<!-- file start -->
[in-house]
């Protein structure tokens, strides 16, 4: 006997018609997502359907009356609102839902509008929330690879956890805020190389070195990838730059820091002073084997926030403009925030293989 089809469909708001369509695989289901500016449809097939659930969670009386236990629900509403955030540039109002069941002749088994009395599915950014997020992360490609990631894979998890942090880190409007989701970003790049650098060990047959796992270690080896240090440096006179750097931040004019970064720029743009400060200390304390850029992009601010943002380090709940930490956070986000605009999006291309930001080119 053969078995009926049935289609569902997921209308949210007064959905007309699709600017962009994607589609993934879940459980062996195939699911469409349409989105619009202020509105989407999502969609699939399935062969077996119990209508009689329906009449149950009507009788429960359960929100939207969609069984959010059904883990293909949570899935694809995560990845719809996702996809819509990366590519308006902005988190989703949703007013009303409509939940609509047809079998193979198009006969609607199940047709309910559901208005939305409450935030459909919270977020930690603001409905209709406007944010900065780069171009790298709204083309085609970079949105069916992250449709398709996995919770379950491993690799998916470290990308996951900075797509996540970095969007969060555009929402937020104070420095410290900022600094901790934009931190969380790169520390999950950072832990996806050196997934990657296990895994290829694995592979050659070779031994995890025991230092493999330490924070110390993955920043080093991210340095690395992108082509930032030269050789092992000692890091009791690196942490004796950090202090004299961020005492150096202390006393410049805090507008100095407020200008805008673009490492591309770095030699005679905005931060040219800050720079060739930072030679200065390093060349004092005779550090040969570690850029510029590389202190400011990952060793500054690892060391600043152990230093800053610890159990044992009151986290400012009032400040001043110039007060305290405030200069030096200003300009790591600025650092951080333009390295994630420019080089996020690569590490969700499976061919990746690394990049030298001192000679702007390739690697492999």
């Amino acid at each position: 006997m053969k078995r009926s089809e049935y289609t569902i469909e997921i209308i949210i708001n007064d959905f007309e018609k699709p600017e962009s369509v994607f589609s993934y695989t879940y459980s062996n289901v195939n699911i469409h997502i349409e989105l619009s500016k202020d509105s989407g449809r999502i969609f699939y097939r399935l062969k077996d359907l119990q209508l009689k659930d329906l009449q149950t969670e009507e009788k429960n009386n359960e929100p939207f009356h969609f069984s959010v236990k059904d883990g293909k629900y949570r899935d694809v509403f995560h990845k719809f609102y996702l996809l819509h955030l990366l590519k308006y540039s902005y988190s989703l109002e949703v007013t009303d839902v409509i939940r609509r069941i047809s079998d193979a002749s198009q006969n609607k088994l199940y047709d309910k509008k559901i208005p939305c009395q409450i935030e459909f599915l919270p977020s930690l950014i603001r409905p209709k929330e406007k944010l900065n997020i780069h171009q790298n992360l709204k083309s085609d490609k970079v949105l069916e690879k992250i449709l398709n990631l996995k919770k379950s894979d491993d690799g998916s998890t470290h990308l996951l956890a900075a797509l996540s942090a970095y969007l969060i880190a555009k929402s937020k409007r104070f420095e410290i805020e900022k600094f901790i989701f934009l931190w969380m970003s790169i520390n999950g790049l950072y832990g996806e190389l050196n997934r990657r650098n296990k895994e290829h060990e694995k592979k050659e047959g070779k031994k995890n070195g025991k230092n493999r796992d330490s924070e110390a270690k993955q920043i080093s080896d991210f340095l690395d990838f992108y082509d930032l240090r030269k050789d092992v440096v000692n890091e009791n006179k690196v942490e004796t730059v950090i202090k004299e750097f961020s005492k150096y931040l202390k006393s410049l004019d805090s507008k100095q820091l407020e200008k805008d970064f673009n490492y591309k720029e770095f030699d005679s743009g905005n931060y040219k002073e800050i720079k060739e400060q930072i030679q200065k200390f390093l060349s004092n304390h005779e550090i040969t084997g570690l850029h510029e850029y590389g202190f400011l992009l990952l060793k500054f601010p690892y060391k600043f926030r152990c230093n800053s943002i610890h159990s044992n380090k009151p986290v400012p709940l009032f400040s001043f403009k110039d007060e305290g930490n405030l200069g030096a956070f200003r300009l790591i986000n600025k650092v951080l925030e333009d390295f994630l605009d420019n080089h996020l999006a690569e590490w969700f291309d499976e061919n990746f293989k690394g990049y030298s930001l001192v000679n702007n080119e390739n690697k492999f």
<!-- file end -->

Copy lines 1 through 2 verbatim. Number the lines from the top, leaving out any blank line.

[in-house]
């Protein structure tokens, strides 16, 4: 006997018609997502359907009356609102839902509008929330690879956890805020190389070195990838730059820091002073084997926030403009925030293989 089809469909708001369509695989289901500016449809097939659930969670009386236990629900509403955030540039109002069941002749088994009395599915950014997020992360490609990631894979998890942090880190409007989701970003790049650098060990047959796992270690080896240090440096006179750097931040004019970064720029743009400060200390304390850029992009601010943002380090709940930490956070986000605009999006291309930001080119 053969078995009926049935289609569902997921209308949210007064959905007309699709600017962009994607589609993934879940459980062996195939699911469409349409989105619009202020509105989407999502969609699939399935062969077996119990209508009689329906009449149950009507009788429960359960929100939207969609069984959010059904883990293909949570899935694809995560990845719809996702996809819509990366590519308006902005988190989703949703007013009303409509939940609509047809079998193979198009006969609607199940047709309910559901208005939305409450935030459909919270977020930690603001409905209709406007944010900065780069171009790298709204083309085609970079949105069916992250449709398709996995919770379950491993690799998916470290990308996951900075797509996540970095969007969060555009929402937020104070420095410290900022600094901790934009931190969380790169520390999950950072832990996806050196997934990657296990895994290829694995592979050659070779031994995890025991230092493999330490924070110390993955920043080093991210340095690395992108082509930032030269050789092992000692890091009791690196942490004796950090202090004299961020005492150096202390006393410049805090507008100095407020200008805008673009490492591309770095030699005679905005931060040219800050720079060739930072030679200065390093060349004092005779550090040969570690850029510029590389202190400011990952060793500054690892060391600043152990230093800053610890159990044992009151986290400012009032400040001043110039007060305290405030200069030096200003300009790591600025650092951080333009390295994630420019080089996020690569590490969700499976061919990746690394990049030298001192000679702007390739690697492999």